The Iranian navy has several major warships, and is looking for some new ones. Most of the current large ships are found a class of five frigates obtained over three decades ago. Three of these frigates are British-designed Vosper Mk 5s, known as the Saam class. These frigates displace 1,250 tons, and are equipped with a 114mm gun, a twin 35mm gun, three single 20mm guns, two 50-caliber machine guns, two 81mm mortars, a Limbo ASW mortar, two triple 12.75-inch torpedo tubes, and four C-802 anti-ship missiles. The class originally consisted of four frigates, but one of these frigates, the Sahand, was sunk by American forces during Operation Preying Mantis in 1988. A second frigate, the Sabalan, was heavily damaged, but returned to service. The Sabalan reportedly operates under some speed restrictions.
Some new ships have been acquired from Russia. Two frigates are from the Bayandor-class. These 900-ton ships are equipped with two 76mm guns, a twin 40mm gun, two 20mm guns, and two 50-caliber machine guns. Two other sisters were reportedly sunk during the Iran-Iraq war.
These frigates are old in warship terms. The Saam-class vessels are pushing 35 years old. The Bayandor-class vessels are over forty years old. They are way past due for replacement. Iran has already begun acquiring some modern systems from Russia in the form of Kilo-class submarines. Iran has three of these vessels, which displace 3,076 tons submerged, and are equipped with six 21-inch torpedo tubes.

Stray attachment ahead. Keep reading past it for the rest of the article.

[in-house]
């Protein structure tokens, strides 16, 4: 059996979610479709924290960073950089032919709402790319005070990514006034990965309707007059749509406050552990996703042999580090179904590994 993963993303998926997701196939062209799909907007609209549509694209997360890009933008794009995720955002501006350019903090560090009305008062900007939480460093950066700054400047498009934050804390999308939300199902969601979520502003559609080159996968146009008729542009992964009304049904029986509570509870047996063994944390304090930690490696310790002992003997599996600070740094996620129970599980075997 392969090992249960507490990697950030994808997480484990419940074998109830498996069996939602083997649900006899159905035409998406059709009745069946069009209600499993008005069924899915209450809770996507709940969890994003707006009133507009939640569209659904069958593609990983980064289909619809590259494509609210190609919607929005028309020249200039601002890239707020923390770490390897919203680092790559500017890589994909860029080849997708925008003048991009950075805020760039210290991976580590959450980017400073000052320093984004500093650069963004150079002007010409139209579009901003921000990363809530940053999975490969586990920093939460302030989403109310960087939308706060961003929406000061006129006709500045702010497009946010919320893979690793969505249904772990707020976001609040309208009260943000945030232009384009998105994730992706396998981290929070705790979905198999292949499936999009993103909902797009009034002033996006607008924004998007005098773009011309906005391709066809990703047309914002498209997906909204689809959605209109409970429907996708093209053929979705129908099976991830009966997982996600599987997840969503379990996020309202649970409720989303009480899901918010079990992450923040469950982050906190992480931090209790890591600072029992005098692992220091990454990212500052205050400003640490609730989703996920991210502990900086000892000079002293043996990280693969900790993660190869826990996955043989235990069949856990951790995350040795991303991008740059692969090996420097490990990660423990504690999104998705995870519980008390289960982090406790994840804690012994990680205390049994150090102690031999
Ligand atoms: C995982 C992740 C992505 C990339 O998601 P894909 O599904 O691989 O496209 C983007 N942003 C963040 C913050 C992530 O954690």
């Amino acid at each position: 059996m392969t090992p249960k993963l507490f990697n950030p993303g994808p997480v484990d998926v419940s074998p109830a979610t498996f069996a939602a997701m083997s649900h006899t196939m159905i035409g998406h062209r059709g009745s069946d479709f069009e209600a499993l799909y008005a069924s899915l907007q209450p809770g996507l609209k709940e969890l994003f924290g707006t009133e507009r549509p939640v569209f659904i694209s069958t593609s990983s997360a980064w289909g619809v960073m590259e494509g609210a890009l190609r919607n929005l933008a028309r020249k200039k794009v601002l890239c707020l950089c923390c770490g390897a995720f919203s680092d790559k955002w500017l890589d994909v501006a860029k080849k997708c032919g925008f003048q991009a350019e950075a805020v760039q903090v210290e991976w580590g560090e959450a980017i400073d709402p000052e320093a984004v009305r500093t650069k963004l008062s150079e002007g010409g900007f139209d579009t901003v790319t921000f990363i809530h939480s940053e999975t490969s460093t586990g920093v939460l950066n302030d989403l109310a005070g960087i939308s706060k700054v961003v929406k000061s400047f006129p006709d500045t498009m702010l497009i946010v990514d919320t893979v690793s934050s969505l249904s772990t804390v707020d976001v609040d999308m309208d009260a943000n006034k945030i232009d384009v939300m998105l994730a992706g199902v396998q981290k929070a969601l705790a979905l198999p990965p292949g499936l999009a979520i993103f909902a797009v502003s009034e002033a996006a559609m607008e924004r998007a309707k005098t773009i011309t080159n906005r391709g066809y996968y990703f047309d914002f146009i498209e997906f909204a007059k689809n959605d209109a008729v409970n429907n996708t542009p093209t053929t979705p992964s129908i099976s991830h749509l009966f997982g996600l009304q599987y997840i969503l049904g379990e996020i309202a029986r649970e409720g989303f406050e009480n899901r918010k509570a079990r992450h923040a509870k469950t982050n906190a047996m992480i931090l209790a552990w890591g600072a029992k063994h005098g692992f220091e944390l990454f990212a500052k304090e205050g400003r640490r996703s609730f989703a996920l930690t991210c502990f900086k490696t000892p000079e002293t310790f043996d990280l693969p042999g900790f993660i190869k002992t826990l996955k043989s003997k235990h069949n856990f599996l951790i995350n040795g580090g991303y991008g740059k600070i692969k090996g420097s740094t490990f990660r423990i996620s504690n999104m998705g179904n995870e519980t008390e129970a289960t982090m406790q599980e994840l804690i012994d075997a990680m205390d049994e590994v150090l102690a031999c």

Iran is also looking into new frigates and destroyers. Iran reportedly is trying to design and build a class of destroyer, and reportedly has a class of light frigate in production. Iran also was looking into purchasing Russian frigates from the Steregushchiy-class. These modern frigates displace 1,850 tons, and are equipped with the SS-N-27 anti-ship missile (carrying twelve missiles in a vertical-launch system), three eight-round SA-N-9 missile launchers, a 100mm gun, two 30mm Gatling guns, four 15.75-inch torpedo tubes, and two four-round SA-N-8 launchers.
The Iranian navy has been suffering from years of neglect. Its major units are mostly old, and replacing them will be expensive. The Russian frigates would cost $150 million each. Iran has sought to add a large number of coastal-defense cruise missiles (a mixture of HY-4 Silkworm, C-801, and C-802 missiles). Neglect of a navy can take a while to show signs, but once the signs have shown, making things good will be expensive - a lesson the mullahs are learning the hard way. - Harold C. Hutchison (firstname.lastname@example.org)